To evaluate results after seven years using prophylactic intracameral cefazolin for the prevention of endophthalmitis in cataract surgery.
A prospective, observational study of all patients submitted to cataract surgery over the period January 1996 to December 2009. All cases of postoperative endophthalmitis over that period were reviewed. The patients were classified in two groups: Group 1 (11,696 patients) operated on between January 1996 and December 2002, Group 2 (13,305 patients) between January 2003 and December 2009 (in whom a 1 mg/0.1 bolus of intracameral cefazolin was instilled).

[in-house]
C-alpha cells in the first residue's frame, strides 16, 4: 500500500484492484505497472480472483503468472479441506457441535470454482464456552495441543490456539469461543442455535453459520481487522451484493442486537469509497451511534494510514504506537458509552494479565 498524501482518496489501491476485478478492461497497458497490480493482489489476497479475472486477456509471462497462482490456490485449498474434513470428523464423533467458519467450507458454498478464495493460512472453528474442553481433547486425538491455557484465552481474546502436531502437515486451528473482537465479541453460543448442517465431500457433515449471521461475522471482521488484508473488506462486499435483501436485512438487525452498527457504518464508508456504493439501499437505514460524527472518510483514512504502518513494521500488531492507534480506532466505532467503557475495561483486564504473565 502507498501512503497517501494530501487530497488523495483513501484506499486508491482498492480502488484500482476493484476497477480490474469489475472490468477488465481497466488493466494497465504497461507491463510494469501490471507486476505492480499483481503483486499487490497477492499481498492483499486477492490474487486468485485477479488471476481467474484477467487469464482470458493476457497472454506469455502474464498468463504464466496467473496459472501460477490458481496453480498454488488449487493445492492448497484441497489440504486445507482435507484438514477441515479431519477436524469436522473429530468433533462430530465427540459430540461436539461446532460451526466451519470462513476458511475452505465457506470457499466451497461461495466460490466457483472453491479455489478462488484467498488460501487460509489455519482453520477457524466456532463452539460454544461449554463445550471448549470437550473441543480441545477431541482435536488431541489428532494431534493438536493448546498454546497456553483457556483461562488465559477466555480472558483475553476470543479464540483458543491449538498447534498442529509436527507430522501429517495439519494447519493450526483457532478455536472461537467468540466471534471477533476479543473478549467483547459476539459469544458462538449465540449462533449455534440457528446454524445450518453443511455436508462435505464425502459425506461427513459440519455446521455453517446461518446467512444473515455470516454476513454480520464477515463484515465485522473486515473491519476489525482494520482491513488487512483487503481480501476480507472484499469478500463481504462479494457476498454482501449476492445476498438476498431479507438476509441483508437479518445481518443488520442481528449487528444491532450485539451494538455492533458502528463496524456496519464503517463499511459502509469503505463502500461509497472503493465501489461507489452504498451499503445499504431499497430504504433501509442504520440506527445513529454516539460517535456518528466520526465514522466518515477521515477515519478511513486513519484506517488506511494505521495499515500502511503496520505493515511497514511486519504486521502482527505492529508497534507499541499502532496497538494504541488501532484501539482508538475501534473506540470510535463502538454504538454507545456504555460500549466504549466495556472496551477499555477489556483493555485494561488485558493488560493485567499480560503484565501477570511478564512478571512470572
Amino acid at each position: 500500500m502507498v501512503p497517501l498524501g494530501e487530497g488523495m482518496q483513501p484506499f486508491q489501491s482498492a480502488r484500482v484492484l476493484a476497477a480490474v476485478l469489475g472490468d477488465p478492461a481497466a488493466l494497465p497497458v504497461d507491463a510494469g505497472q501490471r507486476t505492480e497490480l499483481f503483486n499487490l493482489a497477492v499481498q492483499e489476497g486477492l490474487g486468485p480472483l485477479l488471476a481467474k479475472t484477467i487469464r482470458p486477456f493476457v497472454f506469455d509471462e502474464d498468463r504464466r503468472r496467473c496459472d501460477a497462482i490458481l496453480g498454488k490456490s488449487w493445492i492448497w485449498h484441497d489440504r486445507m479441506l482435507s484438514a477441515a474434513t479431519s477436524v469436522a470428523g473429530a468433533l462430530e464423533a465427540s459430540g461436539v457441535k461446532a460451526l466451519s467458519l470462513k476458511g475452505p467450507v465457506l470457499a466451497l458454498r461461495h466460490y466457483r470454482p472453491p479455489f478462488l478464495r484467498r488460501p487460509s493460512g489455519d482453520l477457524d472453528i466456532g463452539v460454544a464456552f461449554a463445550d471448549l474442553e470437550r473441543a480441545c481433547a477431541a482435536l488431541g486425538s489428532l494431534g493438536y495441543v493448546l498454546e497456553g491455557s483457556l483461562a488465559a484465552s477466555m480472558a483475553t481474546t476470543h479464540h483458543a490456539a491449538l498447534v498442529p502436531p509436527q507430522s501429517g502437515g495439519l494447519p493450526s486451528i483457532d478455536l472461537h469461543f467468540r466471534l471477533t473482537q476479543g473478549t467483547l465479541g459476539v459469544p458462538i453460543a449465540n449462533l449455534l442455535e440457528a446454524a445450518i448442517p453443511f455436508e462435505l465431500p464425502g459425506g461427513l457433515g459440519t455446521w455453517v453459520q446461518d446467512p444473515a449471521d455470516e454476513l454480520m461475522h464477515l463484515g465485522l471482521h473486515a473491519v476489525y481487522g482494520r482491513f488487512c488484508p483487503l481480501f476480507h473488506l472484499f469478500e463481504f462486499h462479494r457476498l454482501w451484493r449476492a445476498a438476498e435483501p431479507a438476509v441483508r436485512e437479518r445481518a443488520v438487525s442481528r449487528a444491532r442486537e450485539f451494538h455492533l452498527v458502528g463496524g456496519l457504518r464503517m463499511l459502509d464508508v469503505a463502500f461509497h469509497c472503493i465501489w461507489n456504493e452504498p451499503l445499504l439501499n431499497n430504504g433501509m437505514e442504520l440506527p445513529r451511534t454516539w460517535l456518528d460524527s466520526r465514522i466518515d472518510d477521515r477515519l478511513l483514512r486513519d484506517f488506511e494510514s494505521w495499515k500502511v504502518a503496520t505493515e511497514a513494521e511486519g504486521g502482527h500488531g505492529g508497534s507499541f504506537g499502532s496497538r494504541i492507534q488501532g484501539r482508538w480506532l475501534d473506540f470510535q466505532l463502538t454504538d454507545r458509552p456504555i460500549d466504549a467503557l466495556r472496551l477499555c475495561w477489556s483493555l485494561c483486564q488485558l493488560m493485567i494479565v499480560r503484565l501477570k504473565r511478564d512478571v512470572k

During the study period, 76 cases of endophthalmitis were observed in Group 1, and seven in Group 2. The rate of postoperative endophthalmitis reduced from 0.63% to 0.05% with a cefazolin injection. The relative risk (RR) for endophthalmitis in Group 1 against group 2 was 11.45 [95% CI 5.72-22.84, p < 0.001].
An intracameral bolus injection of cefazolin (1 mg in 0.1 ml solution) at the conclusion of the cataract surgery significantly reduced the rate of postoperative endophthalmitis.
Keywords:endophthalmitis; cataract surgery; cefazoline; prophylactic ophthalmic surgery; cephalosporines
Endophthalmitis remains a serious complication after cataract surgery, although prophylactic measures introduced in recent years have reduced the number of patients with this complication.